How to Handle Defensive People
Life Style

How to Handle Defensive People


Defensiveness often comes with two aspects: an emotion and an action. It usually arises when you think someone is criticising you and leaves you feeling angry, depressed, and ashamed. Typically, the emotion leads to a reaction in the form of sarcasm, ignoring someone, or being critical of them in return.

Reasons for Being Defensive Yourself

The goal of defensive actions is to divert your attention from your emotions of hurt and humiliation. Whether you know it or not, the goal is to draw attention to the shortcomings of the other person to make you feel better about yourself at that very moment. Although protective actions may make you feel better in the moment, they usually have the opposite effect over time. If you’ve begun to notice defensiveness in yourself, you may be curious as to what triggered it, when it began, and what may be at its root. The following are some common reasons or sources of defensiveness:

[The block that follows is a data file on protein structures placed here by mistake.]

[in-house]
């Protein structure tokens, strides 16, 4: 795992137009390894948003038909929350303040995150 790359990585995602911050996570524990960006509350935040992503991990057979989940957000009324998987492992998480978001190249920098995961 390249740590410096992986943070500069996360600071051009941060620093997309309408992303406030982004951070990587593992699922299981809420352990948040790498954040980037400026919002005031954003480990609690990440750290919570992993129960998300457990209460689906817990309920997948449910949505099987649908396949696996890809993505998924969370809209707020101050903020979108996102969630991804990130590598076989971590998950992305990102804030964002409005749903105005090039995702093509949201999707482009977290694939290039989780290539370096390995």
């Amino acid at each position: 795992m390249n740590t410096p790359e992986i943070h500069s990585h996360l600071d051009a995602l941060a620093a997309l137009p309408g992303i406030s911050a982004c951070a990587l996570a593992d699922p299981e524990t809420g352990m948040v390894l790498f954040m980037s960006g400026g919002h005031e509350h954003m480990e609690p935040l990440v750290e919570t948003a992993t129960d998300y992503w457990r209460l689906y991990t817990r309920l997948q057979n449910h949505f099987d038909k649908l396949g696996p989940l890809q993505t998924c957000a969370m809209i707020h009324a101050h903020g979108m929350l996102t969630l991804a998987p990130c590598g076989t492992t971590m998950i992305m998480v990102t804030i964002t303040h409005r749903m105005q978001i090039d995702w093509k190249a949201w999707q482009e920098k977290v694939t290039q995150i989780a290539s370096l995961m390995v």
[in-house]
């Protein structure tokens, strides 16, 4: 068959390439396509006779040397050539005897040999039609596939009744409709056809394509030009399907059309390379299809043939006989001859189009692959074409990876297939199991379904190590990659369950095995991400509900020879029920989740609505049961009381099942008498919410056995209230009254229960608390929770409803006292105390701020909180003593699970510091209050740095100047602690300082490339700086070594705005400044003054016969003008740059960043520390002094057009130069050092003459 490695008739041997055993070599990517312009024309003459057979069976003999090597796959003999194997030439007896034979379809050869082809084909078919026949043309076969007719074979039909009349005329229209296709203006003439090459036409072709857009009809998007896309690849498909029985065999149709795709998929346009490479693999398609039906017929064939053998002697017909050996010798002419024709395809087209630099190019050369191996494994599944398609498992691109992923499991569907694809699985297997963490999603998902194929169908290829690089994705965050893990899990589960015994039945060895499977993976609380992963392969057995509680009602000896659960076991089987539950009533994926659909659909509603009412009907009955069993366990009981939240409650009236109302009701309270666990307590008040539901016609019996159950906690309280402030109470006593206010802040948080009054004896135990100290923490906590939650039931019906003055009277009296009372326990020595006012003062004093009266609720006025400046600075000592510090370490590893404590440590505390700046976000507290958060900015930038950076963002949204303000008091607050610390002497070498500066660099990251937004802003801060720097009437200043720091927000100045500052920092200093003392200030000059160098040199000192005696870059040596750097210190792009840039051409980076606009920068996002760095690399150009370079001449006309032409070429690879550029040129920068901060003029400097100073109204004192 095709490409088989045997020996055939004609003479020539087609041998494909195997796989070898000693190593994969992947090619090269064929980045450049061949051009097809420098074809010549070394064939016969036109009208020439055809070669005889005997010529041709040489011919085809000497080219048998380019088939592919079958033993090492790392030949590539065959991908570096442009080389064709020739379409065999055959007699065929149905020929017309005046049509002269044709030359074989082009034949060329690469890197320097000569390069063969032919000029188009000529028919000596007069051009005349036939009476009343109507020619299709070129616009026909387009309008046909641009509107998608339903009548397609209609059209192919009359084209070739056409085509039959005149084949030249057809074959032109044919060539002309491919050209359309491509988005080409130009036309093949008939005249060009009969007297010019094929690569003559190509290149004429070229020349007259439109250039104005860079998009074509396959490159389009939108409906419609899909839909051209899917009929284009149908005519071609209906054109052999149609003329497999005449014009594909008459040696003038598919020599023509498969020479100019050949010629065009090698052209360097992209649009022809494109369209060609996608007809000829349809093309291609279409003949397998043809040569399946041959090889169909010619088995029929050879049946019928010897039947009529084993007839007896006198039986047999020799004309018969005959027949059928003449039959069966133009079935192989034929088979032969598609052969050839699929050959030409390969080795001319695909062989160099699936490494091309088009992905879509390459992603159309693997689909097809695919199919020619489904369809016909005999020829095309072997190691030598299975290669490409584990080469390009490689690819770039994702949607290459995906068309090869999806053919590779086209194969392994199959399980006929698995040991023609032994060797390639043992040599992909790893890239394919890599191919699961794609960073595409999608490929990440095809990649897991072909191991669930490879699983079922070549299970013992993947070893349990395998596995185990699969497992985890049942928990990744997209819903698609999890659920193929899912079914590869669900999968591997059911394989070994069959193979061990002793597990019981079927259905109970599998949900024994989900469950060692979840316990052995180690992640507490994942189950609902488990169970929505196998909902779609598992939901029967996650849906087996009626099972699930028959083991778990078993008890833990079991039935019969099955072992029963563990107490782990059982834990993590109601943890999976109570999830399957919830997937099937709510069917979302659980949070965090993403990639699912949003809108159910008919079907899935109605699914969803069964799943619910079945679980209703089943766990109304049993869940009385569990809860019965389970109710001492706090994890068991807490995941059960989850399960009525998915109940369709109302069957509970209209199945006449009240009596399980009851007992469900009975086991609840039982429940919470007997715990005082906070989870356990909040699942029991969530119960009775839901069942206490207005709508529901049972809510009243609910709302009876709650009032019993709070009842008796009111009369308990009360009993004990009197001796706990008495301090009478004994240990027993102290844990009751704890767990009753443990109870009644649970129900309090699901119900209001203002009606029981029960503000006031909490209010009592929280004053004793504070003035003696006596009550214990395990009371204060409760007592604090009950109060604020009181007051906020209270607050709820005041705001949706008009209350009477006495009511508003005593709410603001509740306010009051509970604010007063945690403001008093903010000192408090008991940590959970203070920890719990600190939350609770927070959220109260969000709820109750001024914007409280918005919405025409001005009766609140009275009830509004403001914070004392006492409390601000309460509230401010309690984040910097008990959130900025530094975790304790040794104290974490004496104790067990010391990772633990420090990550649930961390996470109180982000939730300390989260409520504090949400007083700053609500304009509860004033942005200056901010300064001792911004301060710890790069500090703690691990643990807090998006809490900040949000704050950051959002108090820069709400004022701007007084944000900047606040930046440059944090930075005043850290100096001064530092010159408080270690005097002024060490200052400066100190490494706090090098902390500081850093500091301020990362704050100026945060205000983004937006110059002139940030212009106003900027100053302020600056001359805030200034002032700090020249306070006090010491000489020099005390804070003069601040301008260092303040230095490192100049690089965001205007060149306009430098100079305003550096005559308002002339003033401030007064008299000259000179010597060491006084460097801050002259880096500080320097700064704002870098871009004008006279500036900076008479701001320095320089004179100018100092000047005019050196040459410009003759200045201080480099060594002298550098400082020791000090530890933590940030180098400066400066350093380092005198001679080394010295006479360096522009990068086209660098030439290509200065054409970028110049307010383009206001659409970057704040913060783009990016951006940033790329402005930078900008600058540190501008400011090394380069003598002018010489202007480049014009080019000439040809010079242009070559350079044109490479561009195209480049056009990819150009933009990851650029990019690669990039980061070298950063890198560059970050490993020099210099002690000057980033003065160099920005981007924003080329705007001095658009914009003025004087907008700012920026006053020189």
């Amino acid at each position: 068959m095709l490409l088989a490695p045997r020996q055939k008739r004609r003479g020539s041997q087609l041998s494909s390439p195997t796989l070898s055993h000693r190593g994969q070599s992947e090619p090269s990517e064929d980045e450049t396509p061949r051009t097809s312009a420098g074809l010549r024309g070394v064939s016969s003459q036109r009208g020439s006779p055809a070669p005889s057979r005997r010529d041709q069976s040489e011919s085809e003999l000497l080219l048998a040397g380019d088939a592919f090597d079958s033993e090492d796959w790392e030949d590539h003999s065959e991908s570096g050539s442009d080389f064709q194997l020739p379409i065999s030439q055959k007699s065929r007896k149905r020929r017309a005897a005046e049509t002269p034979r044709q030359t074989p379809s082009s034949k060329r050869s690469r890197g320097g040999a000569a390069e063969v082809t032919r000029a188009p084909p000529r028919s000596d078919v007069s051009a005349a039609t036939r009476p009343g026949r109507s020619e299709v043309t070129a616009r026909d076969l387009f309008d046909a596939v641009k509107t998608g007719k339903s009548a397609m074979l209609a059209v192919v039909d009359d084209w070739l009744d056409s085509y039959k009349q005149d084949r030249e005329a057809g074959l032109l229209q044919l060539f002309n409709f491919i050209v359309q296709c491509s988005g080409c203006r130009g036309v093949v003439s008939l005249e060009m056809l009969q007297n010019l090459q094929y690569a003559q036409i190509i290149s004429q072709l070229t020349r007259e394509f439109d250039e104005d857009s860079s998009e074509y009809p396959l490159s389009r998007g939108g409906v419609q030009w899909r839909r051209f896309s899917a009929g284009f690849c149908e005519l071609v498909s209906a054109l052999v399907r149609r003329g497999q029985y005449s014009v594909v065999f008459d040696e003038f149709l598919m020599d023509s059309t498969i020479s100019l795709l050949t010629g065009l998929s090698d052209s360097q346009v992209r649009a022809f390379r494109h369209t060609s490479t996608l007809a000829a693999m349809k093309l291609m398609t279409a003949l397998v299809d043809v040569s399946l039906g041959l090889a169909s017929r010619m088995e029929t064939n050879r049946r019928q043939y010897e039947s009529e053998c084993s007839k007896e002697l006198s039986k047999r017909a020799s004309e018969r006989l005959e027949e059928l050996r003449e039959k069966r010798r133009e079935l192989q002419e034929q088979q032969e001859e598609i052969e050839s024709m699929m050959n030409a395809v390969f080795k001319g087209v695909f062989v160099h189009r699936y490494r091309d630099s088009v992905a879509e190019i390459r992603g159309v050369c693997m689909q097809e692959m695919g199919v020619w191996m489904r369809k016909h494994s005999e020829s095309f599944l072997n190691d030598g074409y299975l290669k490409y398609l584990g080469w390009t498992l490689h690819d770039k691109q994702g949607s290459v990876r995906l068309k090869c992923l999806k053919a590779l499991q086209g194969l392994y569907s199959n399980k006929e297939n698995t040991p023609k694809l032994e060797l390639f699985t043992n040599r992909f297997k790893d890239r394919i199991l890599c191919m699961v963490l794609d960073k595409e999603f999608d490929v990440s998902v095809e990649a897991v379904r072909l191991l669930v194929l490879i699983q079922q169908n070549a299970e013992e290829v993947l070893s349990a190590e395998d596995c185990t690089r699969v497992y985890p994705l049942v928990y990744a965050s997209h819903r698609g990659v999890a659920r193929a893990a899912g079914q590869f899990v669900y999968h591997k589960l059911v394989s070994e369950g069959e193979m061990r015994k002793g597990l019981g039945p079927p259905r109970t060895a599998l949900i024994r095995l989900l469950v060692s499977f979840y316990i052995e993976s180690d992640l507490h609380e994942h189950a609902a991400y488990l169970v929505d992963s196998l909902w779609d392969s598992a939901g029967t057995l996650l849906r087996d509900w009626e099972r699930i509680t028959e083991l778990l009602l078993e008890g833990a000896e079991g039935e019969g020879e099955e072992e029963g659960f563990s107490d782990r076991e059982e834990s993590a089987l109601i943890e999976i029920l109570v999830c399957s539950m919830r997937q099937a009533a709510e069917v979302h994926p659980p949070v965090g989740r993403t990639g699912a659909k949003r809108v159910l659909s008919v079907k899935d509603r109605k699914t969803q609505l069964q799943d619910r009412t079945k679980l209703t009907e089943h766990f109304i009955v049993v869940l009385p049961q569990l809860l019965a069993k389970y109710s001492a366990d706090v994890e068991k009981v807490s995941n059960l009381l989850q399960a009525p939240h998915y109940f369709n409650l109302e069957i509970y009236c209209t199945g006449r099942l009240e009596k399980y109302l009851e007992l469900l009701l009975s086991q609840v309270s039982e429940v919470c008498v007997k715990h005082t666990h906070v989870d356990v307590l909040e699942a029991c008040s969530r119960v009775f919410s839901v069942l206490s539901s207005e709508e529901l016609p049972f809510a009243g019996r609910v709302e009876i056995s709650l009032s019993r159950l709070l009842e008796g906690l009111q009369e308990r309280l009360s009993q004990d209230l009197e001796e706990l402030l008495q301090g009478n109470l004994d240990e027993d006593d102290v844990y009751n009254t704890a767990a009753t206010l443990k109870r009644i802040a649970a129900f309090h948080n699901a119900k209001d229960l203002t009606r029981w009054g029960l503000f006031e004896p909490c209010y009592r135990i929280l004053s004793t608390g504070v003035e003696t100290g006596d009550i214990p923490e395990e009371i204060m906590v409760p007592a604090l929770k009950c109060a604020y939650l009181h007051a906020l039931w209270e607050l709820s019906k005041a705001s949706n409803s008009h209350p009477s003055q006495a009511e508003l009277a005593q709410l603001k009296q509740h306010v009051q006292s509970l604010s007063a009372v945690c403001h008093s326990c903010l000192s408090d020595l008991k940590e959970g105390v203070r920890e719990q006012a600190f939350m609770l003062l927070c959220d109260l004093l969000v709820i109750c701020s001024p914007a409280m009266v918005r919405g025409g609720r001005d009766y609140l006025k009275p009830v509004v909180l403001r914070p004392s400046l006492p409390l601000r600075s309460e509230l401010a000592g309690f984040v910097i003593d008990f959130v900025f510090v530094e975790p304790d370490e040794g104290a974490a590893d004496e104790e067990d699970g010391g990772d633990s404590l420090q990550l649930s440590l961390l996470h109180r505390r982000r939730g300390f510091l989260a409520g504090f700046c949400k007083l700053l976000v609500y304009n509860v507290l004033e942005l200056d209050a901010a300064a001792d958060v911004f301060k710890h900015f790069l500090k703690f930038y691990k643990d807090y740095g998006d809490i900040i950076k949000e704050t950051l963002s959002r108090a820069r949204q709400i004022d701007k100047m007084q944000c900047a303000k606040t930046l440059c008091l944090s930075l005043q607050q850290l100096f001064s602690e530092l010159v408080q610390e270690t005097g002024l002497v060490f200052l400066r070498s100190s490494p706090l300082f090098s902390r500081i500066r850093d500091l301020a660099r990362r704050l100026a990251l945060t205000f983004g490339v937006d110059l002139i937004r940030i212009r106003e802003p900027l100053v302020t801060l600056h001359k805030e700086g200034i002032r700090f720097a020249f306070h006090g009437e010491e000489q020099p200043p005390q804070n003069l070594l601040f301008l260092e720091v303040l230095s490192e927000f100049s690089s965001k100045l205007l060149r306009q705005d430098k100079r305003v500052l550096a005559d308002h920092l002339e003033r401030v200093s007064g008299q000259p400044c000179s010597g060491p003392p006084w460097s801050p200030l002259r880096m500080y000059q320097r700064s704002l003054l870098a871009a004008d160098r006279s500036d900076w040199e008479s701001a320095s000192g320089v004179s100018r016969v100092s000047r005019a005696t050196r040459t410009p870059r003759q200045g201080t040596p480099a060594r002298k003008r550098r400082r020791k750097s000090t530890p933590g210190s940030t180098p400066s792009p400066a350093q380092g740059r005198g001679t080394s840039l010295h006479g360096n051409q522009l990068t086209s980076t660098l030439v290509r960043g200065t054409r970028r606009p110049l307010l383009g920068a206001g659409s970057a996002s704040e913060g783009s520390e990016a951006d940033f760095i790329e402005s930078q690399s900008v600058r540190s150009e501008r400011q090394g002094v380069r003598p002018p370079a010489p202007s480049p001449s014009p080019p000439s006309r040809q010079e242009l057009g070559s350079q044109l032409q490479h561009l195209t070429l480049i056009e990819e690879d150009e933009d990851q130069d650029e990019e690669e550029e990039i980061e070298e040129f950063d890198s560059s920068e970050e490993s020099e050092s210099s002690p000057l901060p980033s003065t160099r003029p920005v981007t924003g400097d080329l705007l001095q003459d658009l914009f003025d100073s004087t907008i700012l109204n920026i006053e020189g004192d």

• A response to anxiety or insecurity. For example – If you were bullied as a youngster, you can become a bully yourself to give the impression that you are more secure and strong.
  • A response to maltreatment or trauma in early life. Once more, feeling strong comes from being protective.
  • A response to nervousness or a lack of self-assurance. Defensive conduct may result from social anxiety or from a lack of confidence in your ability to speak aggressively.
  • A response to remorse or humiliation. You may react defensively if someone brings up a subject that is close to your heart and you feel bad about it.